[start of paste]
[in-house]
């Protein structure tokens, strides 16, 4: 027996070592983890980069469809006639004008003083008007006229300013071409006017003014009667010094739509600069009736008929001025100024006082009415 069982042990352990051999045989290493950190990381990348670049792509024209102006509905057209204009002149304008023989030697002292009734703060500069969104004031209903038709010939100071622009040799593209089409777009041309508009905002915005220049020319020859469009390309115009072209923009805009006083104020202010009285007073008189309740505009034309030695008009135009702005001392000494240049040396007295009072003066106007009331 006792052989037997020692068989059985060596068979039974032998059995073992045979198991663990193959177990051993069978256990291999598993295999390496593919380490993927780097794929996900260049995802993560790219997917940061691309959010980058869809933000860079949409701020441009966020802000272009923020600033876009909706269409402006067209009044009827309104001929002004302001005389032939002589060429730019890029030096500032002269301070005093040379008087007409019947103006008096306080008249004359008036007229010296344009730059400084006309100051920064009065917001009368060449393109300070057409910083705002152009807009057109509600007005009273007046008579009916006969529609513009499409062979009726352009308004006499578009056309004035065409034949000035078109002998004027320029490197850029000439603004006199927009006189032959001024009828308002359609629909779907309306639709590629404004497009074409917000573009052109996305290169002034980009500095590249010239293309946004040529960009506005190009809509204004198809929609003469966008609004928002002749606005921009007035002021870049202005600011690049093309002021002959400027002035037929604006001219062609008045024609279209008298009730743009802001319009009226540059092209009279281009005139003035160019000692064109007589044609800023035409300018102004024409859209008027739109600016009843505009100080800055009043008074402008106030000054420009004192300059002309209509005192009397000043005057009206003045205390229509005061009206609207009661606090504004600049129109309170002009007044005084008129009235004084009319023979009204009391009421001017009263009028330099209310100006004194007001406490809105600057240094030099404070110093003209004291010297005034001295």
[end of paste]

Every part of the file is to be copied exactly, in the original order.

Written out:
[in-house]
């Protein structure tokens, strides 16, 4: 027996070592983890980069469809006639004008003083008007006229300013071409006017003014009667010094739509600069009736008929001025100024006082009415 069982042990352990051999045989290493950190990381990348670049792509024209102006509905057209204009002149304008023989030697002292009734703060500069969104004031209903038709010939100071622009040799593209089409777009041309508009905002915005220049020319020859469009390309115009072209923009805009006083104020202010009285007073008189309740505009034309030695008009135009702005001392000494240049040396007295009072003066106007009331 006792052989037997020692068989059985060596068979039974032998059995073992045979198991663990193959177990051993069978256990291999598993295999390496593919380490993927780097794929996900260049995802993560790219997917940061691309959010980058869809933000860079949409701020441009966020802000272009923020600033876009909706269409402006067209009044009827309104001929002004302001005389032939002589060429730019890029030096500032002269301070005093040379008087007409019947103006008096306080008249004359008036007229010296344009730059400084006309100051920064009065917001009368060449393109300070057409910083705002152009807009057109509600007005009273007046008579009916006969529609513009499409062979009726352009308004006499578009056309004035065409034949000035078109002998004027320029490197850029000439603004006199927009006189032959001024009828308002359609629909779907309306639709590629404004497009074409917000573009052109996305290169002034980009500095590249010239293309946004040529960009506005190009809509204004198809929609003469966008609004928002002749606005921009007035002021870049202005600011690049093309002021002959400027002035037929604006001219062609008045024609279209008298009730743009802001319009009226540059092209009279281009005139003035160019000692064109007589044609800023035409300018102004024409859209008027739109600016009843505009100080800055009043008074402008106030000054420009004192300059002309209509005192009397000043005057009206003045205390229509005061009206609207009661606090504004600049129109309170002009007044005084008129009235004084009319023979009204009391009421001017009263009028330099209310100006004194007001406490809105600057240094030099404070110093003209004291010297005034001295």